Porsche Mission E
The electric Mission E was first shown in 2015, and earlier this year a utility version – the Mission E Cross Turismo – was unveiled at the Geneva Motor Show. The sedan goes into production later next year, and the SUV will follow. They’ll be built in a new facility being constructed within the Zuffenhausen plant, which currently builds the 911, Boxster and Cayman.
You can already buy plug-in hybrid versions of Porsche cars.
You can currently buy plug-in hybrid versions of the Panamera and Cayenne. But these upcoming vehicles will be the company’s first vehicle to run solely on battery power. The Mission E sedan – the actual name will be revealed closer to launch – is smaller than the Panamera and with low-slung, 911-style seating but for four people. It’s expected to be priced similarly to the Panamera, which runs from $97,300 to $182,700. The plug-in Panamera is $113,400. Its new platform isn’t shared with anything else in the current Porsche lineup, but will be used by Audi for its upcoming E-Tron GT sedan and E-Tron Quattro SUV.
The automaker says it isn’t really looking at the competition, but I’m skeptical. It is all about satisfying tightening fuel emissions standards around the globe, but still, Tesla proved that people will pay premium prices for a battery-powered car. Meanwhile, Polestar, a new division from Volvo, is planning its line of upscale electrics.
The Mission E will have two permanent magnet synchronous motors, or PSMs – one on each axle. These high-performance units will combine for 600 horsepower, clicking off zero to 100 km/h in 3.5 seconds. They’re designed to cool quickly and owners should be able to thrash the car without any issues. The all-wheel-drive system includes torque vectoring, while the active suspension is borrowed from the 911. The battery is under the floor to lower the centre of gravity.
Range is forecast at 500 kilometres on a charge, but the big news is that the Mission E charges at 800 volts. That’s twice as much as most electric vehicles, providing faster charging times and using thinner power cables that reduce weight. Porsche estimates 400 kilometres in just 15 minutes of fast-charging, but it’ll require a specialized charging station. Plans are underway to create a network along Germany’s highways, and in metropolitan areas in North America. It’ll also charge at a conventional station – taking longer, of course. Once you install a conduction coil in your garage floor, the car will charge wirelessly when you park over it.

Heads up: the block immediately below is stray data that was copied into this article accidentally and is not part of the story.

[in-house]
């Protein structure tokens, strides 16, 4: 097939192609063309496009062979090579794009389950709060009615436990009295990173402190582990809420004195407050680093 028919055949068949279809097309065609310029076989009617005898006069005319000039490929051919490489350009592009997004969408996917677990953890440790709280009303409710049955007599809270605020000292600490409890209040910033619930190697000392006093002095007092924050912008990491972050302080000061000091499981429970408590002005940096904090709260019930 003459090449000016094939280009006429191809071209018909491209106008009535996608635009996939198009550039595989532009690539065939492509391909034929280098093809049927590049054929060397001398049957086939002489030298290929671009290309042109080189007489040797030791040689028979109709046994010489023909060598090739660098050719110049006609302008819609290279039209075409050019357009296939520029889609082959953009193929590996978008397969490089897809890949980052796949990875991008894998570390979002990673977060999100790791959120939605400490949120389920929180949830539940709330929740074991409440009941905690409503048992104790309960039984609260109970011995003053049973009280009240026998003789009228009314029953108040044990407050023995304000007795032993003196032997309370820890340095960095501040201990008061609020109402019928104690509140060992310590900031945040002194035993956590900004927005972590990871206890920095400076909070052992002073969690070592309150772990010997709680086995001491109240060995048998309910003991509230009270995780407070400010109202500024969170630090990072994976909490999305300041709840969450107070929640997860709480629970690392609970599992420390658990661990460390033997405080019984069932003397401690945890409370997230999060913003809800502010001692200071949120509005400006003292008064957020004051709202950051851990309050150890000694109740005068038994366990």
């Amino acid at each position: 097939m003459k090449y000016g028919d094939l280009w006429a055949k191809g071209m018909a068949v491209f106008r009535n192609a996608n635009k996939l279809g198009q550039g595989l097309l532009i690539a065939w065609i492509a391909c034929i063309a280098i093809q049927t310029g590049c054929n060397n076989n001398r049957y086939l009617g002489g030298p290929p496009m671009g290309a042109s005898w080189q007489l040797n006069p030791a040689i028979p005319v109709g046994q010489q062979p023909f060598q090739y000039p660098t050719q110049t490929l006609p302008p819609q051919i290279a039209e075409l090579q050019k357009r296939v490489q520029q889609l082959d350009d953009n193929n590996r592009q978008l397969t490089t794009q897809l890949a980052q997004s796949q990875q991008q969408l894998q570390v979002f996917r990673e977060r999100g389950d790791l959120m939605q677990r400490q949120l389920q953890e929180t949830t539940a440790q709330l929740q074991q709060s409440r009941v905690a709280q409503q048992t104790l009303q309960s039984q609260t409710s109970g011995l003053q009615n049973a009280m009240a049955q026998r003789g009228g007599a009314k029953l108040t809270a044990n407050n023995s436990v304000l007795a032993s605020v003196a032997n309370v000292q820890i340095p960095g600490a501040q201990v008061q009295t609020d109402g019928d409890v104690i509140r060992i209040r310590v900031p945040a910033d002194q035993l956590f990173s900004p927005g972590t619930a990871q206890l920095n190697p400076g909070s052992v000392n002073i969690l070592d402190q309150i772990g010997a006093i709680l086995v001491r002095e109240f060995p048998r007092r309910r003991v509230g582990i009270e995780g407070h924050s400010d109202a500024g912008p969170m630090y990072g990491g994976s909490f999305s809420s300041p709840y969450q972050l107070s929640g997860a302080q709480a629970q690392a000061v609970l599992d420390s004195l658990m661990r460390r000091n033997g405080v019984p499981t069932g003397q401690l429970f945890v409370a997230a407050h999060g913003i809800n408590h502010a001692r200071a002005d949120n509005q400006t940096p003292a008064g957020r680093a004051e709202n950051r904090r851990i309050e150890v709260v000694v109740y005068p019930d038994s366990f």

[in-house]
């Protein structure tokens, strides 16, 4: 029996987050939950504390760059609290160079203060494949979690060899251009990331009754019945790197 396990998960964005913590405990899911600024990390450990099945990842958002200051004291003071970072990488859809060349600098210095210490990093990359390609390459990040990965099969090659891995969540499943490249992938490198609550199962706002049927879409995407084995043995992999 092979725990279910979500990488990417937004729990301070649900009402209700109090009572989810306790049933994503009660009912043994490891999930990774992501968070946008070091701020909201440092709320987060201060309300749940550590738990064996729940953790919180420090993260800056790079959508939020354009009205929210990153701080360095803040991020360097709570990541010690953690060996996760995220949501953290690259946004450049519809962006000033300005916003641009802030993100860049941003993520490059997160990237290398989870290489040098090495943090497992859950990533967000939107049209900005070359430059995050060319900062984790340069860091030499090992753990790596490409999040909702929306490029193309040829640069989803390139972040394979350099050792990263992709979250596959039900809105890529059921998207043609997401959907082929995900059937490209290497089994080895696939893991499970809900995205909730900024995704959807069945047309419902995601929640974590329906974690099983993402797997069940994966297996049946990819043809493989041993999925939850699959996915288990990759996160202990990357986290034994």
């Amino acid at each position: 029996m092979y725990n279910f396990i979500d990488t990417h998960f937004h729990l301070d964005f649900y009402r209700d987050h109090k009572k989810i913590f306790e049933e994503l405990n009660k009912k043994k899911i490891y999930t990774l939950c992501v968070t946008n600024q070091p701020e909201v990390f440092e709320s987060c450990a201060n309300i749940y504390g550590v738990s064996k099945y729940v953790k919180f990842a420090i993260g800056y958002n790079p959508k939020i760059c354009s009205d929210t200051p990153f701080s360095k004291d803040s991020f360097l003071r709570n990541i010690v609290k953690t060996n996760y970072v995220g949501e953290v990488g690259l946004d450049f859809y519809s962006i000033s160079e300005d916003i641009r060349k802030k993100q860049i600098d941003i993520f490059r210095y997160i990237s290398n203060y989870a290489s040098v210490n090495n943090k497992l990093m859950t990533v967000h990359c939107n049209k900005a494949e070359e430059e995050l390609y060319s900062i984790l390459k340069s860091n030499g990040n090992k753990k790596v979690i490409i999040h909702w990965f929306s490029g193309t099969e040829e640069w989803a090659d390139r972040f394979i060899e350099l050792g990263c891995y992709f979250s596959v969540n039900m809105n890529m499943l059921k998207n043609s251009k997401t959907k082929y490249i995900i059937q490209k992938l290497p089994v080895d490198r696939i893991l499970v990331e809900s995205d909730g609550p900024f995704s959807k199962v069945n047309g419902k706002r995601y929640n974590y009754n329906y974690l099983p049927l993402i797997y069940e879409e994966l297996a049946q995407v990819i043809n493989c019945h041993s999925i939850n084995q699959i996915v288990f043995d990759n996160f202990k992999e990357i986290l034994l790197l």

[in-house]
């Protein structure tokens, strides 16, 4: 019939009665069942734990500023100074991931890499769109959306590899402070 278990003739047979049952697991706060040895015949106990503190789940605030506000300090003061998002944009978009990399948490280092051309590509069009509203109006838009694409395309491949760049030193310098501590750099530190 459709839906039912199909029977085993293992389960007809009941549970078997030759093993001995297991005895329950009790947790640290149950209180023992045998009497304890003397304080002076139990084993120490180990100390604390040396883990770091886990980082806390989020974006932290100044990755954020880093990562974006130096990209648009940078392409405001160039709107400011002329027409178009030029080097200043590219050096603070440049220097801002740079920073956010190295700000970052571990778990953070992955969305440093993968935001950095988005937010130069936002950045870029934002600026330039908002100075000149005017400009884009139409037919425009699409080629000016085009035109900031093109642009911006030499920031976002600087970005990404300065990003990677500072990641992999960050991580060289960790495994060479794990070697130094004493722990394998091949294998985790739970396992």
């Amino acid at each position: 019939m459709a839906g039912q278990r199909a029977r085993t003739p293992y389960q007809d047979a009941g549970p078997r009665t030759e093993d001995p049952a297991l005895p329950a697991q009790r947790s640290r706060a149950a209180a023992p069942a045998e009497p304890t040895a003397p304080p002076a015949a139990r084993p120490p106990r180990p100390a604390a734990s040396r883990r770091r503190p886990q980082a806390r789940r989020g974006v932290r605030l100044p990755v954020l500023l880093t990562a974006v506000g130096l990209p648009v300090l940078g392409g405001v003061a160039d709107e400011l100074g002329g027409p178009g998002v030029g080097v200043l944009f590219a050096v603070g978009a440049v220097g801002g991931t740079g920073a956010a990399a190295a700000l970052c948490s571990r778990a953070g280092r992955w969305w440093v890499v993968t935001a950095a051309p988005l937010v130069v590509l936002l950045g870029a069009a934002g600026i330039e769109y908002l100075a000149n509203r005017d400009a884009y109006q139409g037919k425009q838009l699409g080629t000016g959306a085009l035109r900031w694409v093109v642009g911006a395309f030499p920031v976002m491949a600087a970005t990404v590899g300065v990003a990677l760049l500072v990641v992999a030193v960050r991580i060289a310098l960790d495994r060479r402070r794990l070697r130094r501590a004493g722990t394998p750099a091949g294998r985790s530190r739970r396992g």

Electricity is the future.
Electricity is only part of where this is all going. Porsche plans some form of autonomous driving, but says it’ll never take out the pedals or the steering wheel. Instead, any self-driving features will be primarily intended for bumper-to-bumper traffic, with the driver taking over once the road opens up.
“The automobile will become the ultimate mobile device,” said Thilo Koslowski, its CEO. “Streets will talk to cars, telling them about a closure up ahead. A parking garage might tell your car that it’s pricier than another, but it’s closer and it has an open spot. Office buildings might coordinate groups of people all leaving at once. And this will happen in three to four years.”
Koslowski brings that approach to the new subsidiary. He speaks of algorithms becoming the new engines, data the new fuel. If that sounds a bit too new-age, he’s also realistic about how far he can take it. Many customers want an entirely connected experience, such as suggestions for restaurants and then the route to get there, but the car can’t become a mobile advertisement for whatever’s nearby.
“We’re working on over-the-air software to update the vehicle’s technologies” Koslowski said. “But we also know hacking happens. There must be separation of the vital data from those that are not driving-critical. It’s crucial to an automaker to understand digital technology. It becomes a value proposition. Some technologies will put the price up, but we can’t price ourselves out of the market just so the cars can do these things.”
Retail will also change. The company has designed a live-streaming system that lets a salesperson move around the vehicle with a camera as a customer watches remotely on a device. It’s one-way: the customer can hear what’s going on, but isn’t visible to the salesperson. It launched globally at a Porsche dealer in Ontario and is being rolled out to others.
“If a local dealer doesn’t have the car the customer wants, he can see it at another with this,” Koslowski said. “We’re looking at changing the retail experience as well.”